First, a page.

"No one knows for certain exactly how these animals die, but it appears that the extreme reflective nature of the lake’s surface confuses them, causing them to crash into the lake," Brandt writes in his new photo book Across the Ravaged Land. "The water, blood-red from the bacteria that live in it, has an extremely high soda and salt content, so high that it would strip the ink off my Kodak film boxes within a few seconds. The soda and salt causes the creatures to calcify, perfectly preserved, as they dry."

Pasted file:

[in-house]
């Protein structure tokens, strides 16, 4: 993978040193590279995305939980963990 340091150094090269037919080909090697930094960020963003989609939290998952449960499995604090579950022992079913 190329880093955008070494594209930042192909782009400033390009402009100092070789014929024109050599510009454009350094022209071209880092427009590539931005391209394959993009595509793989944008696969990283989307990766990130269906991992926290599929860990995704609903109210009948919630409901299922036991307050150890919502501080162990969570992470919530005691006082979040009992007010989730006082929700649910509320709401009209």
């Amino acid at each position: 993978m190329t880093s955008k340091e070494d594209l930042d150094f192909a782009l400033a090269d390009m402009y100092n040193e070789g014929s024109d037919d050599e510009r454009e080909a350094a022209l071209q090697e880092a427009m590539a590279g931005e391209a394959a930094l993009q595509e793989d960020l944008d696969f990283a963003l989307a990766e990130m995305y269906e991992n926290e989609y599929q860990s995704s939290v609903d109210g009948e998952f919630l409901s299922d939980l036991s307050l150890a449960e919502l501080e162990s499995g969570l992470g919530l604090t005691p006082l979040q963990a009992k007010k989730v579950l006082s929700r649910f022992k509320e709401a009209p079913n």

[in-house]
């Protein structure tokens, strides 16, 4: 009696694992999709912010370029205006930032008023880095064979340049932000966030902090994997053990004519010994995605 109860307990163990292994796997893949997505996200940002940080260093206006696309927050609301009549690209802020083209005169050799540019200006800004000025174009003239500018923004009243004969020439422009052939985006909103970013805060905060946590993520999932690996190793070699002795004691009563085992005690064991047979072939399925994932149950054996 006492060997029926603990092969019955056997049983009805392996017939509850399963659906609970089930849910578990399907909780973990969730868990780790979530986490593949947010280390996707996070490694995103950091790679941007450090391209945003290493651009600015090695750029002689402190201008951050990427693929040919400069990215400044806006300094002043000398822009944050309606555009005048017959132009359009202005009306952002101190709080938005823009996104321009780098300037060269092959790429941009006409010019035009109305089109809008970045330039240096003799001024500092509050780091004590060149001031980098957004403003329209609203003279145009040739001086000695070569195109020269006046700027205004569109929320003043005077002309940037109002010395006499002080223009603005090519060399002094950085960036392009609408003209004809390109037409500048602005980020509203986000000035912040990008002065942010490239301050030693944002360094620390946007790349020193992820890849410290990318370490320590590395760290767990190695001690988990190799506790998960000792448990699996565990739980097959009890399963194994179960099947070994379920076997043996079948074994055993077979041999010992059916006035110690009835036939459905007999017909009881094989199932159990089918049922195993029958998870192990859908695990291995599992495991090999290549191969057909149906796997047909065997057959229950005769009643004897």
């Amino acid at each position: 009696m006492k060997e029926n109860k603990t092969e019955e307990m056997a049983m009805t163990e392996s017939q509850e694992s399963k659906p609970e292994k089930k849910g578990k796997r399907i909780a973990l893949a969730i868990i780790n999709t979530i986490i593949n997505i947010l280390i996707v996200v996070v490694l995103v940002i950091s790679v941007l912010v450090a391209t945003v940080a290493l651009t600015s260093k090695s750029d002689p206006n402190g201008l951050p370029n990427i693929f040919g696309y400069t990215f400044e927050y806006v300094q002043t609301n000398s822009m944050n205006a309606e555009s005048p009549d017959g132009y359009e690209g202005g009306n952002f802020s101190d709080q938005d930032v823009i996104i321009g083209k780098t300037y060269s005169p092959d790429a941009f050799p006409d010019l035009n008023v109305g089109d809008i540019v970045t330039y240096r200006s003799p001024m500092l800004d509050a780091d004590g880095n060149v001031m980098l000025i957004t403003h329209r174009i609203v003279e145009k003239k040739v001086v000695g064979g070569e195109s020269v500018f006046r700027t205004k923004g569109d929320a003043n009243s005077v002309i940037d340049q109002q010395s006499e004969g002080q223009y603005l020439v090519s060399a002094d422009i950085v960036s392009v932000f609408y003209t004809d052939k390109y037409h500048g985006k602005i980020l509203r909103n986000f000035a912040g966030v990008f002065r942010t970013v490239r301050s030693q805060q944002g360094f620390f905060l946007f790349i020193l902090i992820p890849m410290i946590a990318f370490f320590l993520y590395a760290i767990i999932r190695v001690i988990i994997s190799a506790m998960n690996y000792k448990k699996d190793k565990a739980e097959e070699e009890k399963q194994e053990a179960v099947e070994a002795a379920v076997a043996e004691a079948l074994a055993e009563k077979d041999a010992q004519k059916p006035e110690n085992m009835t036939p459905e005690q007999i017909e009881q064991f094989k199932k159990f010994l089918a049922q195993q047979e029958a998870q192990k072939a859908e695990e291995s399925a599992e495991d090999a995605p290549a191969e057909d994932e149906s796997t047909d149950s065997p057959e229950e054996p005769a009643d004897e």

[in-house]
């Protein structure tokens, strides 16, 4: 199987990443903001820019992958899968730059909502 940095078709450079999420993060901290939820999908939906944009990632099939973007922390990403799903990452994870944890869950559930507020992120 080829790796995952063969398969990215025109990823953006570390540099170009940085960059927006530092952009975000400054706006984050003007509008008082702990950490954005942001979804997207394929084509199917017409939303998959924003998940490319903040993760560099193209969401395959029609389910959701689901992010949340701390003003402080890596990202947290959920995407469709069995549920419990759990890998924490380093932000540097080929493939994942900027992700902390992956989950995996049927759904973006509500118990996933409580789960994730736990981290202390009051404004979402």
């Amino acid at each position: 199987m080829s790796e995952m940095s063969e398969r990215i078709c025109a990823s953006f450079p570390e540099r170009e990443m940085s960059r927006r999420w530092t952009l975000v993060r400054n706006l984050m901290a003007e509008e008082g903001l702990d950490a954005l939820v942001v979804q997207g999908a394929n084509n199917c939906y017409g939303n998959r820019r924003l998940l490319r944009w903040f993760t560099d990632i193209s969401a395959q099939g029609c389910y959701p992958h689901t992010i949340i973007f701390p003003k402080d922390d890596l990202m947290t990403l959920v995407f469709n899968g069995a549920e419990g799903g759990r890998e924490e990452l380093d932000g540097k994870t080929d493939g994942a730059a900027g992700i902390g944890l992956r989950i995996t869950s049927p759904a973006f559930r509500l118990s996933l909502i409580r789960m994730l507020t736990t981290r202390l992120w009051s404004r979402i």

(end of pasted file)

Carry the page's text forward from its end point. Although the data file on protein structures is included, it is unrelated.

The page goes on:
"Discovering these animals washed up along the shoreline, I thought were extraordinary -- every last tiny detail perfectly preserved down to the tip of a bat's tongue, the minute hairs on his face. The entire fish eagle was the most surprising and revelatory find," Brandt said, who photographed these calcified animals.
The creatures, he said, were "rock hard" from the calcification. "There was never any possibility of bending a wing or turning a head to make a better pose -- they were like rock," he said, "so we took them and placed them on branches and rocks just as we found them for the photos”.